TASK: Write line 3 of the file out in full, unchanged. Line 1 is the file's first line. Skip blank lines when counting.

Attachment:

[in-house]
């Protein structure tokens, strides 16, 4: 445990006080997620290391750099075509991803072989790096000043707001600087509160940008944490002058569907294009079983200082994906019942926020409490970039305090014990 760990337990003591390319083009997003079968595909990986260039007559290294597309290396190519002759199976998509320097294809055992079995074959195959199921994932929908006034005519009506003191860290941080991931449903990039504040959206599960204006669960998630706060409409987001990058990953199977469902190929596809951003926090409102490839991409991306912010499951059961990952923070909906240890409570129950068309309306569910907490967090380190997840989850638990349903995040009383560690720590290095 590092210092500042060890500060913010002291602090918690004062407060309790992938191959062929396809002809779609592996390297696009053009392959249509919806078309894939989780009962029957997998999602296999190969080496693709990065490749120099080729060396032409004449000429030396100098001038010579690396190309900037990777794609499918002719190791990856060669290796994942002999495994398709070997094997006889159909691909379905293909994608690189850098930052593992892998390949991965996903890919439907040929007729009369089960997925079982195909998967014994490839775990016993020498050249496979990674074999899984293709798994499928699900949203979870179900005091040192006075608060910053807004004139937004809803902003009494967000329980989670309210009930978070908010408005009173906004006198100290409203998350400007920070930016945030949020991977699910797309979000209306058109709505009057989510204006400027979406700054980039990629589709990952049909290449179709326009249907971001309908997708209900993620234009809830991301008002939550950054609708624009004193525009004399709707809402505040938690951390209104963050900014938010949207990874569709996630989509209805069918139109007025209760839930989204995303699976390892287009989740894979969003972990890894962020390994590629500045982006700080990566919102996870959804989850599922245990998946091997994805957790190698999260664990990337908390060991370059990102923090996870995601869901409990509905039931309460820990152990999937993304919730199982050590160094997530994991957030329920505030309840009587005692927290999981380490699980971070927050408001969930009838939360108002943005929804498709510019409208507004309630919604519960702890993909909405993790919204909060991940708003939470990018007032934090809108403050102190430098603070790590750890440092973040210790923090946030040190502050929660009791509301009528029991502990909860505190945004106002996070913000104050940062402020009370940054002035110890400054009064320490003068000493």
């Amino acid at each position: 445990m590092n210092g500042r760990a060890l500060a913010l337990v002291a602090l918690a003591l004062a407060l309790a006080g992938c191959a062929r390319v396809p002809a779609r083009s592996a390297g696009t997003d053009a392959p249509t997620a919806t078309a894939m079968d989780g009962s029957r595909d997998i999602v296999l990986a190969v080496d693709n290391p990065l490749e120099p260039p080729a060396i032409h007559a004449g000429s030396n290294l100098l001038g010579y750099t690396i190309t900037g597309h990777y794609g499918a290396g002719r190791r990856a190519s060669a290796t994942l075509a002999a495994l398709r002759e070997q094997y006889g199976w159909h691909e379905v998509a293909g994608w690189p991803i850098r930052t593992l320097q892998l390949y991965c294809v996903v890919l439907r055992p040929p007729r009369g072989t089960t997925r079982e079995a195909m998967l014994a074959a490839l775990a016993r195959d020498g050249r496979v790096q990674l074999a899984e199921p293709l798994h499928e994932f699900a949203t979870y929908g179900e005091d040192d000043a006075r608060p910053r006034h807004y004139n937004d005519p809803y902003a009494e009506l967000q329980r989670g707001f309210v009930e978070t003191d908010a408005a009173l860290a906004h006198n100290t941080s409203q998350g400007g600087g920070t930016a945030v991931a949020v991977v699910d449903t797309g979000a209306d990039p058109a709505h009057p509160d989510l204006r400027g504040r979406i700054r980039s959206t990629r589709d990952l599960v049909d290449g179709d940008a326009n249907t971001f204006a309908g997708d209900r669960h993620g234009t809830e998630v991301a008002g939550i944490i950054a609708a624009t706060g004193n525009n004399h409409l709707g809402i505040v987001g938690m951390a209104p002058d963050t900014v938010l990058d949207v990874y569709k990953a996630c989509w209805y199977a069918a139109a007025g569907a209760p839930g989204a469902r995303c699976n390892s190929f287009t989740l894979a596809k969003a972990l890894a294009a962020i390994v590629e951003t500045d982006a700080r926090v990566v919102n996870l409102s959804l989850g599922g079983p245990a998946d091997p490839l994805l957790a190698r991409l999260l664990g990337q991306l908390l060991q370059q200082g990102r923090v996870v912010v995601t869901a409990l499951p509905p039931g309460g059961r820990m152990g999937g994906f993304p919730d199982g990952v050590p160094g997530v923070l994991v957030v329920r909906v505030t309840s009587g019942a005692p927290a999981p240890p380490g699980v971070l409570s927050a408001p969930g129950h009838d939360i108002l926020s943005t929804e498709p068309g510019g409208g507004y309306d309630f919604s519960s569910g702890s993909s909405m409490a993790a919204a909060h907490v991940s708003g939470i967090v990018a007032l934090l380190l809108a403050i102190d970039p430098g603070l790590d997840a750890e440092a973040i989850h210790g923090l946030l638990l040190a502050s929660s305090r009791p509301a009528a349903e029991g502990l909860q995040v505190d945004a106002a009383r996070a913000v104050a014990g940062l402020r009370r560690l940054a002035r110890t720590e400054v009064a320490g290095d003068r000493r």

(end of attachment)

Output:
């Amino acid at each position: 445990m590092n210092g500042r760990a060890l500060a913010l337990v002291a602090l918690a003591l004062a407060l309790a006080g992938c191959a062929r390319v396809p002809a779609r083009s592996a390297g696009t997003d053009a392959p249509t997620a919806t078309a894939m079968d989780g009962s029957r595909d997998i999602v296999l990986a190969v080496d693709n290391p990065l490749e120099p260039p080729a060396i032409h007559a004449g000429s030396n290294l100098l001038g010579y750099t690396i190309t900037g597309h990777y794609g499918a290396g002719r190791r990856a190519s060669a290796t994942l075509a002999a495994l398709r002759e070997q094997y006889g199976w159909h691909e379905v998509a293909g994608w690189p991803i850098r930052t593992l320097q892998l390949y991965c294809v996903v890919l439907r055992p040929p007729r009369g072989t089960t997925r079982e079995a195909m998967l014994a074959a490839l775990a016993r195959d020498g050249r496979v790096q990674l074999a899984e199921p293709l798994h499928e994932f699900a949203t979870y929908g179900e005091d040192d000043a006075r608060p910053r006034h807004y004139n937004d005519p809803y902003a009494e009506l967000q329980r989670g707001f309210v009930e978070t003191d908010a408005a009173l860290a906004h006198n100290t941080s409203q998350g400007g600087g920070t930016a945030v991931a949020v991977v699910d449903t797309g979000a209306d990039p058109a709505h009057p509160d989510l204006r400027g504040r979406i700054r980039s959206t990629r589709d990952l599960v049909d290449g179709d940008a326009n249907t971001f204006a309908g997708d209900r669960h993620g234009t809830e998630v991301a008002g939550i944490i950054a609708a624009t706060g004193n525009n004399h409409l709707g809402i505040v987001g938690m951390a209104p002058d963050t900014v938010l990058d949207v990874y569709k990953a996630c989509w209805y199977a069918a139109a007025g569907a209760p839930g989204a469902r995303c699976n390892s190929f287009t989740l894979a596809k969003a972990l890894a294009a962020i390994v590629e951003t500045d982006a700080r926090v990566v919102n996870l409102s959804l989850g599922g079983p245990a998946d091997p490839l994805l957790a190698r991409l999260l664990g990337q991306l908390l060991q370059q200082g990102r923090v996870v912010v995601t869901a409990l499951p509905p039931g309460g059961r820990m152990g999937g994906f993304p919730d199982g990952v050590p160094g997530v923070l994991v957030v329920r909906v505030t309840s009587g019942a005692p927290a999981p240890p380490g699980v971070l409570s927050a408001p969930g129950h009838d939360i108002l926020s943005t929804e498709p068309g510019g409208g507004y309306d309630f919604s519960s569910g702890s993909s909405m409490a993790a919204a909060h907490v991940s708003g939470i967090v990018a007032l934090l380190l809108a403050i102190d970039p430098g603070l790590d997840a750890e440092a973040i989850h210790g923090l946030l638990l040190a502050s929660s305090r009791p509301a009528a349903e029991g502990l909860q995040v505190d945004a106002a009383r996070a913000v104050a014990g940062l402020r009370r560690l940054a002035r110890t720590e400054v009064a320490g290095d003068r000493r």